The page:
Before you spend a big chunk of your remodel budget on cabinets, make sure you’re choosing wisely!
The right kitchen cabinetry can make or break your kitchen’s functionality and style — not to mention your budget. With so many options, it can be overwhelming to try and choose what’s best for your kitchen, continue reading below for more information on the styles, and types that will help you decide what will work best for you.
Cabinet Door Panel Styles
Flat, shaker or inset? See which of these popular cabinet doors fit with your home’s style.
Slab Panel Cabinet Door: A flat door that essentially looks like a slab of wood, metal or other material. Slab panel cabinet doors are favored by those who prefer sleek, clean designs. They work well for traditional, transitional and even contemporary looks.
Recessed Panel Cabinet Door: The recessed panel door is a flat panel affixed inside a frame constructed with miter or mortise and tenon joints. The resulting appearance has a picture frame-type look and a minimalist, more country or transitional appearance.
Shaker Panel Cabinet Door: An offset of a recessed panel, shaker style is flat paneled doors with rail frames, sturdy construction with quality wood, and utilitarian designs. While the minimal ornamentation and straight lines of Shaker cabinets lend themselves to the modern look, these cabinets also function well in a more traditional kitchen.
Beadboard Panel Cabinet Door: Typically found in a recessed panel, beadboard uses routed beaded details to create a casual country style.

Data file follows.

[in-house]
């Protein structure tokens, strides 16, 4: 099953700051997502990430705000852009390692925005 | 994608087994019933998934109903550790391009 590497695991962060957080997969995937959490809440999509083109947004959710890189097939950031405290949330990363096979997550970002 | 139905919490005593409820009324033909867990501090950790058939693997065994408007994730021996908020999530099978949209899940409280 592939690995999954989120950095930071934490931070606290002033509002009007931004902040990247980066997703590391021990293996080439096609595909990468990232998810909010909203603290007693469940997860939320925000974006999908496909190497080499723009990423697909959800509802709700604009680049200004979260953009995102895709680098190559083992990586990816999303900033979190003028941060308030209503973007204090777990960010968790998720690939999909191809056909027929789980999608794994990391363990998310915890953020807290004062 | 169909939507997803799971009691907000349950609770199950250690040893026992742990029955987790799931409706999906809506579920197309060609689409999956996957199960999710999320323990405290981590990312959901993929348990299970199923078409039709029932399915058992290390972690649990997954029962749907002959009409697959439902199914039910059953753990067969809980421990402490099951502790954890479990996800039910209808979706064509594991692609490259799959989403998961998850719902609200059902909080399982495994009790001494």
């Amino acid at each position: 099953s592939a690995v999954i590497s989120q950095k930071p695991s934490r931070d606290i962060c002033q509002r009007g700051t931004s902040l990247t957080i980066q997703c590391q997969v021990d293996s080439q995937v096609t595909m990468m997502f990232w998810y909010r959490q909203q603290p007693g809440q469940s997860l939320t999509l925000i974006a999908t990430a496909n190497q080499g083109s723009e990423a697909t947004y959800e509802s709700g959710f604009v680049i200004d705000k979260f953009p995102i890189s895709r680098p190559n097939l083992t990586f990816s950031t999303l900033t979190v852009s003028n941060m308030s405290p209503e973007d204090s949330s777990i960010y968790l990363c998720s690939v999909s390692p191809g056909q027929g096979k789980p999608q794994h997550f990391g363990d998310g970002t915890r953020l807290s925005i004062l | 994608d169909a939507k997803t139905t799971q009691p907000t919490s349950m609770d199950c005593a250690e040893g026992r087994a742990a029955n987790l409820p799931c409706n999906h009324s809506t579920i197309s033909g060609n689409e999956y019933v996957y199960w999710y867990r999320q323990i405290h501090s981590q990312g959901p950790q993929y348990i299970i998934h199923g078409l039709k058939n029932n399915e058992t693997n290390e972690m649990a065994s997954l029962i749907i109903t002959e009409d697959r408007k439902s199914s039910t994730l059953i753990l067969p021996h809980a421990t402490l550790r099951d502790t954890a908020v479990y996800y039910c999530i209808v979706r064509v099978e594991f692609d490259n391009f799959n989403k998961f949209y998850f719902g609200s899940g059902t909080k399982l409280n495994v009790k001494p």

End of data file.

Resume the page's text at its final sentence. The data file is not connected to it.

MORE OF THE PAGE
Raised Panel Cabinet Door: The center panel of the door is raised with a profile or contour. Raised panels generally measure between 1/2″ and 3/4″ thick. A routed edge profile tends to give the door a more elegant appearance. Raised panel cabinet doors work well for traditional and transitional looks.
Cathedral Panel Cabinet Door: A cathedral-type arch is incorporated into the upper rail of this raised or recessed panel.
Arch or Curved Panel Cabinet Door: Typically found in Raised Panel Cabinet Doors, the top portion of this door’s decorative panel curves upward in a gentle arch. The panel itself is generally raised.
Glass Panel Cabinet Door: Just as it sounds, the panel is glass. These can be elegant, or traditional depending on the glass and shape of the panel.
Cabinet Door Material
Hardwood: Most cabinets are made from hardwoods, but to reduce costs, these hardwoods are often applied as veneers over a substrate, such as plywood. Wood warps easily as its moisture content changes. Unfinished cabinetry should be finished on-site as soon as possible to prevent warping. Veneered cabinets are more stable than solid lumber in high-humidity areas.
Laminate: Made of three resin-saturated layers: a base layer of paper, a printed and colored layer (which may look like wood), and a protective transparent layer. High-pressure laminates are difficult to damage, giving vertical surfaces the same durability as countertops.
Cabinet Door Colors & Finishes
Stains: A great way to get color on your kitchen cabinetry without covering up the wood’s beauty. From greens to blues to browns, the sky is the limit on what stain you use, and the colors can really enhance your new kitchen.
Paint: Colorful kitchen cabinetry has made a big comeback. Try pretty palettes to give your kitchen flair.
Cabinet Door Hardware
As a finishing touch, add pulls, knobs and handles to cabinets. Hardware comes in a wide variety of styles, materials, and colors at all price points and contributes to a truly customized look.
Can’t decide on a specific color or stain for your kitchen cabinets? You don’t have to choose just one, check out our 7 Ways to Mix and Match Kitchen Cabinet Colors if you’re searching for ways to blend two or more color tones into your kitchen design, check out these seven ideas that offer a blueprint for mixing and matching cabinet colors.